In my earliest simple experiments with just intonation I loved the harmony but found myself yearning ever more intensely for a way of moving beyond one key. On a 12-note keyboard tuned to JI there's almost no scope for modulation. I didn't want to go down the path of using weird keyboards that have more levers per octave than the usual 12 - history shows that such exotic keyboards have never been widely adopted. Moreover, I found it extremely difficult to concoct good melodies in JI; unlike PI, JI scales simply don't lend themselves very well to clean, attractive and intriguing melodies. That's when I conceived of a system that could modulate easily AND give the sense of going places, all in real time, like orchestras but unlike ET.

For me I suppose the melodic dimension, especially when modulating through different keys or tonal areas - all properly intoned - has become pretty much essential. That's why I don't find HMT completely satisfying: it doesn't handle my desire for melodic beauty, movement and modulation because it hangs on to ET while it takes care of harmony momentarily in JI. My system can intone harmony ('vertically') in JI while maintaining PI for the ('horizontal') melodic lines and direction in the music, but it can involve a rather busy and sometimes awkward process, unlike the completely automatic HMT.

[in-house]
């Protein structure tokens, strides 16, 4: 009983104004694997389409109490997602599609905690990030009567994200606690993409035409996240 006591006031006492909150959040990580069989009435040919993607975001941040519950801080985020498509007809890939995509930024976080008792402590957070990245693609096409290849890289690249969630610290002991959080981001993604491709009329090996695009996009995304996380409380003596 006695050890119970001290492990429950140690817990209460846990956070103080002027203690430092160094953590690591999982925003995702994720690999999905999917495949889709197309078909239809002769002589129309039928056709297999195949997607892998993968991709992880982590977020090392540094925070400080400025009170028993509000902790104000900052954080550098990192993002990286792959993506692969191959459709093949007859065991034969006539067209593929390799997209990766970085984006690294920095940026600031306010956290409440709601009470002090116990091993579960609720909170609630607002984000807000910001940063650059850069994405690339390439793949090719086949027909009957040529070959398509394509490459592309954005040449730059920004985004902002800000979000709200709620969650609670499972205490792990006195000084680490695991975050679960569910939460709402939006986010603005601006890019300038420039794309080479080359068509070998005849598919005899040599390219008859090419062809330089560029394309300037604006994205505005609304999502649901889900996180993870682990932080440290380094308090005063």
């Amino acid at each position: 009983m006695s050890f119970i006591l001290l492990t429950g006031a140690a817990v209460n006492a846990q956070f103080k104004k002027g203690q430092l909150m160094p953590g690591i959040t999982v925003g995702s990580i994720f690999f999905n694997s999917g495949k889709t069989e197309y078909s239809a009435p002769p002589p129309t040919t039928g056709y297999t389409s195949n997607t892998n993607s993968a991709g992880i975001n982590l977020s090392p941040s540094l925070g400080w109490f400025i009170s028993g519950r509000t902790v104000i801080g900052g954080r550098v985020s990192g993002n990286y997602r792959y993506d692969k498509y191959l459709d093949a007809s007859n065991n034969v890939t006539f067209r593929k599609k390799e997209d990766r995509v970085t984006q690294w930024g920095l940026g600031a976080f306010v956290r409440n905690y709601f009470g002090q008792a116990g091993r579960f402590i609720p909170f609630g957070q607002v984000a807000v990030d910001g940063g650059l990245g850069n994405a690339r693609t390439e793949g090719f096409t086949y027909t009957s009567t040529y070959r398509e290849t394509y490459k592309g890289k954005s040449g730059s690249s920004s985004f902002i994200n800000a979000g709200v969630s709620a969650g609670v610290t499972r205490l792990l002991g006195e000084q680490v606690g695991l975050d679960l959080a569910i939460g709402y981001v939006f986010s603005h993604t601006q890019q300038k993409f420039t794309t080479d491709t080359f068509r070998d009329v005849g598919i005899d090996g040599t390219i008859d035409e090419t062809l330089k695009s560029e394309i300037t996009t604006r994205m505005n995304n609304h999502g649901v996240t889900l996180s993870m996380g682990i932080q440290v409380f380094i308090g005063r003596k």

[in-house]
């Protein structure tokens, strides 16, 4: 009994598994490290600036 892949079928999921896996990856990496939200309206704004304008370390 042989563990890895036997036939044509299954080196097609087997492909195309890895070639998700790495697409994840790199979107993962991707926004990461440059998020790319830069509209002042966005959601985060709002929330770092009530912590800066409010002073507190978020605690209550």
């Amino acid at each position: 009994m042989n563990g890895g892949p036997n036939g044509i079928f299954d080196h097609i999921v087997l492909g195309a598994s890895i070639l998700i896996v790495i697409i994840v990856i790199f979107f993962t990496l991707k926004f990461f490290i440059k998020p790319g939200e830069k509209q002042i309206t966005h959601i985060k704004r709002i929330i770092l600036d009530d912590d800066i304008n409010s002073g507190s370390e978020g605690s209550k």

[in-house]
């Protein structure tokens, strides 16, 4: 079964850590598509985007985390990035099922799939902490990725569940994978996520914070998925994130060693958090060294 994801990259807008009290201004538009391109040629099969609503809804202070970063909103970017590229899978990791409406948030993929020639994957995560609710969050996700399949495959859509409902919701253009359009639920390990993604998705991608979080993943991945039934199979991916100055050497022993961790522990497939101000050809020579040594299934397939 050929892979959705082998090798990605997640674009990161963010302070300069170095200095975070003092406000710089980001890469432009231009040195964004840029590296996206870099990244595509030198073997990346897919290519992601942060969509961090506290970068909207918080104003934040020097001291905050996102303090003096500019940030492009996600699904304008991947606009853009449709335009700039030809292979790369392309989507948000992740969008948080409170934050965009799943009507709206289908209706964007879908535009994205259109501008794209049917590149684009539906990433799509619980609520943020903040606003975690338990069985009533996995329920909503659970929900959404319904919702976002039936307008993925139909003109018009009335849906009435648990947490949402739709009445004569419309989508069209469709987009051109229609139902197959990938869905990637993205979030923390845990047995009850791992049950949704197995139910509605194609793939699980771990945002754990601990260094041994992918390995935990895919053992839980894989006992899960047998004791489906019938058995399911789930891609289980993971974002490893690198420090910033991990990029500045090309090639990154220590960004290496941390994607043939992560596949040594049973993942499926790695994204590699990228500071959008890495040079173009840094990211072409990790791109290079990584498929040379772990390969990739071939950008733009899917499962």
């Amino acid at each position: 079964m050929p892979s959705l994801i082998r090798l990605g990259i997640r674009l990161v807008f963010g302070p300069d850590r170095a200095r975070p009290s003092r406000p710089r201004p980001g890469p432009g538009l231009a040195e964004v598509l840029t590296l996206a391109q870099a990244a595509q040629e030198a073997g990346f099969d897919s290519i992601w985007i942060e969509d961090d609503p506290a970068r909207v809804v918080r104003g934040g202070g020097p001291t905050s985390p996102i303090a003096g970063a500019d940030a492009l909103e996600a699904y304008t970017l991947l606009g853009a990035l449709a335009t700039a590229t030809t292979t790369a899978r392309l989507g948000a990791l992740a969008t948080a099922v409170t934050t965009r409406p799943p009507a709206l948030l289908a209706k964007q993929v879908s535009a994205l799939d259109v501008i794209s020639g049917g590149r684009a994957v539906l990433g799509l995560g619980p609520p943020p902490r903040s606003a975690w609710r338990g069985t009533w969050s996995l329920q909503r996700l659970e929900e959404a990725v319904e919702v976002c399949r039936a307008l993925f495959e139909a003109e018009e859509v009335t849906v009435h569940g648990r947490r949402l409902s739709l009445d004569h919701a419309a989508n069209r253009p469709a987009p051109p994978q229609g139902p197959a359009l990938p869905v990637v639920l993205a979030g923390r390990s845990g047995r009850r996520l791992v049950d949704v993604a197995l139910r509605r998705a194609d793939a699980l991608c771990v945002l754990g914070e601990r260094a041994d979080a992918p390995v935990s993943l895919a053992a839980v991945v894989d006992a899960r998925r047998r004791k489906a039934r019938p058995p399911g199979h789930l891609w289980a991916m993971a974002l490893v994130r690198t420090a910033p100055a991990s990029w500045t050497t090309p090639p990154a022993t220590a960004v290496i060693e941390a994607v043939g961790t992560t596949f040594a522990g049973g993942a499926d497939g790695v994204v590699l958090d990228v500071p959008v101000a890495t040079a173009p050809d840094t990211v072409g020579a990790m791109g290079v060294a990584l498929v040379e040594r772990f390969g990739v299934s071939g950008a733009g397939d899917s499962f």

I'm beginning to consider whether I can add my system to HMT and get the best of both worlds. But in any case, thanks to you two gentlemen, I'm reminded not to neglect the beautification of harmony quite so much as I probably have.

(P.S. For those who don't already know, the Hermode Tuning System has been a built-in feature of Logic since Logic Pro 9. Unfortunately however, I believe it works only with the virtual instruments Apple provide with Logic. It's in Project Settings/Tuning.)

"We should always remember that sensitiveness and emotion constitute the real content of a work of art."
~ Maurice Ravel
Posted on Sun, Nov 11 2018 09:57
by kenneth.newby
Joined on Wed, Mar 19 2014, Posts 126

I've been following this thread with keen interest since it lit up. Great discussion!  It intersects with some of my own interests. Macker, if it's not too complex a request to answer, I wonder if you might share some more details as to how you manage the relationship between vertical sonorities in just intonation whilst embroidering melodies in Pythagorean tuning and how that works in practice. If I can get a bit more detail it might be something to code into a plug-in type MIDI processor that could be used outside of the Logic environment and liberated to be active with other virtual instruments such as our VSL ensembles.